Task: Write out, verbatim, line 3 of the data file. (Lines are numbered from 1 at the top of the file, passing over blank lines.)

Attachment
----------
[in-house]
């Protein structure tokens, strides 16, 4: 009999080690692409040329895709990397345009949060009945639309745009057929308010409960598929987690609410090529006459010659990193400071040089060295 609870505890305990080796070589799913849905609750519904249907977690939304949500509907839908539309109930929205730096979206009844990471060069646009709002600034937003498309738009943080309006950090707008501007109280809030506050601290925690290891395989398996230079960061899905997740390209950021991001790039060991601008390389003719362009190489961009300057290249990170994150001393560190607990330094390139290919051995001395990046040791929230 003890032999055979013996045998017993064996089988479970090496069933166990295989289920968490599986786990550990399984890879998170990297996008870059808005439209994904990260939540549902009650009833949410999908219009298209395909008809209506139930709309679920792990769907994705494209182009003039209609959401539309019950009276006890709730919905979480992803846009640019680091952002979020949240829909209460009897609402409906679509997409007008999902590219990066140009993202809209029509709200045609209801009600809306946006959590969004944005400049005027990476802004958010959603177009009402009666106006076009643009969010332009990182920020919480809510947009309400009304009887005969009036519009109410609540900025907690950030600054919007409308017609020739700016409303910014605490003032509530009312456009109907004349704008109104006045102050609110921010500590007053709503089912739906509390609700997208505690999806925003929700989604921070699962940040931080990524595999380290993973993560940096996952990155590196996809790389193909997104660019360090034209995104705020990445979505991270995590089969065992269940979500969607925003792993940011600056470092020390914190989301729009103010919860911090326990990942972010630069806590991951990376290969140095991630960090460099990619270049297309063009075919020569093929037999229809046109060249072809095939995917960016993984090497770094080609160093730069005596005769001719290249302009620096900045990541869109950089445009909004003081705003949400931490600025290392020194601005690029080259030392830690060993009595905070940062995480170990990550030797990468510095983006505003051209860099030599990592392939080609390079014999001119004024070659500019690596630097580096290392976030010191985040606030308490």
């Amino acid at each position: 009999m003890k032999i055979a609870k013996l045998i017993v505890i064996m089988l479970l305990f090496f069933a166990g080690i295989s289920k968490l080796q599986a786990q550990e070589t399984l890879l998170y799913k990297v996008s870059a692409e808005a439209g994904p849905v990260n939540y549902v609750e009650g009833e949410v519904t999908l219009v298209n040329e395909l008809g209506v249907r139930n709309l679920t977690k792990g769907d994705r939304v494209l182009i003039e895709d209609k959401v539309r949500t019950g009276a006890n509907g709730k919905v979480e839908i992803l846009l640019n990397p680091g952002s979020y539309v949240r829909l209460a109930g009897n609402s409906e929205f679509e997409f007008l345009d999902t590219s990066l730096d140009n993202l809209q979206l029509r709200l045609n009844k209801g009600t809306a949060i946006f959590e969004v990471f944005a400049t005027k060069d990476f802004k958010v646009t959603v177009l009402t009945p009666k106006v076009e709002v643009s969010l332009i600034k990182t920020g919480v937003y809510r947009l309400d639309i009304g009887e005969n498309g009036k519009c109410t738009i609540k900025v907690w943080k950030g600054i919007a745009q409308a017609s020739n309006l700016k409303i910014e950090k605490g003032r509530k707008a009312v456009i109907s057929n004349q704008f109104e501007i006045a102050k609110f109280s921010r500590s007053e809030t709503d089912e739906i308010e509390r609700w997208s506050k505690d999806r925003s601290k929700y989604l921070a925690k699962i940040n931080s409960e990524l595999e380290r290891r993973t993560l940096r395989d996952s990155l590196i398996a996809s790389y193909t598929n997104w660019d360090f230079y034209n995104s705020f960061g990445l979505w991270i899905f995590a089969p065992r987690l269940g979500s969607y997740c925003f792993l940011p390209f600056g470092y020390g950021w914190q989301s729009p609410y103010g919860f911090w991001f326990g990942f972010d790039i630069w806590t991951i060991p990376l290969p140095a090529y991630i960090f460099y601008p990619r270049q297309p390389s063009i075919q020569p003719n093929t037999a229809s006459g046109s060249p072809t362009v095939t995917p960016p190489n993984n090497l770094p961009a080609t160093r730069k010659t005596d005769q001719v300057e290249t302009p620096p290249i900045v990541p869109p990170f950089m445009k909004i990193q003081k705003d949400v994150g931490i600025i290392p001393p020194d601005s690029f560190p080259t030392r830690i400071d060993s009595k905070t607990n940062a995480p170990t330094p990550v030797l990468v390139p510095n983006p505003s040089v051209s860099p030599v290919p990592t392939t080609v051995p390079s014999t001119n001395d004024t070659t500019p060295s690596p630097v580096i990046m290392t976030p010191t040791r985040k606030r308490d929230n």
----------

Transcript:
């Amino acid at each position: 009999m003890k032999i055979a609870k013996l045998i017993v505890i064996m089988l479970l305990f090496f069933a166990g080690i295989s289920k968490l080796q599986a786990q550990e070589t399984l890879l998170y799913k990297v996008s870059a692409e808005a439209g994904p849905v990260n939540y549902v609750e009650g009833e949410v519904t999908l219009v298209n040329e395909l008809g209506v249907r139930n709309l679920t977690k792990g769907d994705r939304v494209l182009i003039e895709d209609k959401v539309r949500t019950g009276a006890n509907g709730k919905v979480e839908i992803l846009l640019n990397p680091g952002s979020y539309v949240r829909l209460a109930g009897n609402s409906e929205f679509e997409f007008l345009d999902t590219s990066l730096d140009n993202l809209q979206l029509r709200l045609n009844k209801g009600t809306a949060i946006f959590e969004v990471f944005a400049t005027k060069d990476f802004k958010v646009t959603v177009l009402t009945p009666k106006v076009e709002v643009s969010l332009i600034k990182t920020g919480v937003y809510r947009l309400d639309i009304g009887e005969n498309g009036k519009c109410t738009i609540k900025v907690w943080k950030g600054i919007a745009q409308a017609s020739n309006l700016k409303i910014e950090k605490g003032r509530k707008a009312v456009i109907s057929n004349q704008f109104e501007i006045a102050k609110f109280s921010r500590s007053e809030t709503d089912e739906i308010e509390r609700w997208s506050k505690d999806r925003s601290k929700y989604l921070a925690k699962i940040n931080s409960e990524l595999e380290r290891r993973t993560l940096r395989d996952s990155l590196i398996a996809s790389y193909t598929n997104w660019d360090f230079y034209n995104s705020f960061g990445l979505w991270i899905f995590a089969p065992r987690l269940g979500s969607y997740c925003f792993l940011p390209f600056g470092y020390g950021w914190q989301s729009p609410y103010g919860f911090w991001f326990g990942f972010d790039i630069w806590t991951i060991p990376l290969p140095a090529y991630i960090f460099y601008p990619r270049q297309p390389s063009i075919q020569p003719n093929t037999a229809s006459g046109s060249p072809t362009v095939t995917p960016p190489n993984n090497l770094p961009a080609t160093r730069k010659t005596d005769q001719v300057e290249t302009p620096p290249i900045v990541p869109p990170f950089m445009k909004i990193q003081k705003d949400v994150g931490i600025i290392p001393p020194d601005s690029f560190p080259t030392r830690i400071d060993s009595k905070t607990n940062a995480p170990t330094p990550v030797l990468v390139p510095n983006p505003s040089v051209s860099p030599v290919p990592t392939t080609v051995p390079s014999t001119n001395d004024t070659t500019p060295s690596p630097v580096i990046m290392t976030p010191t040791r985040k606030r308490d929230n």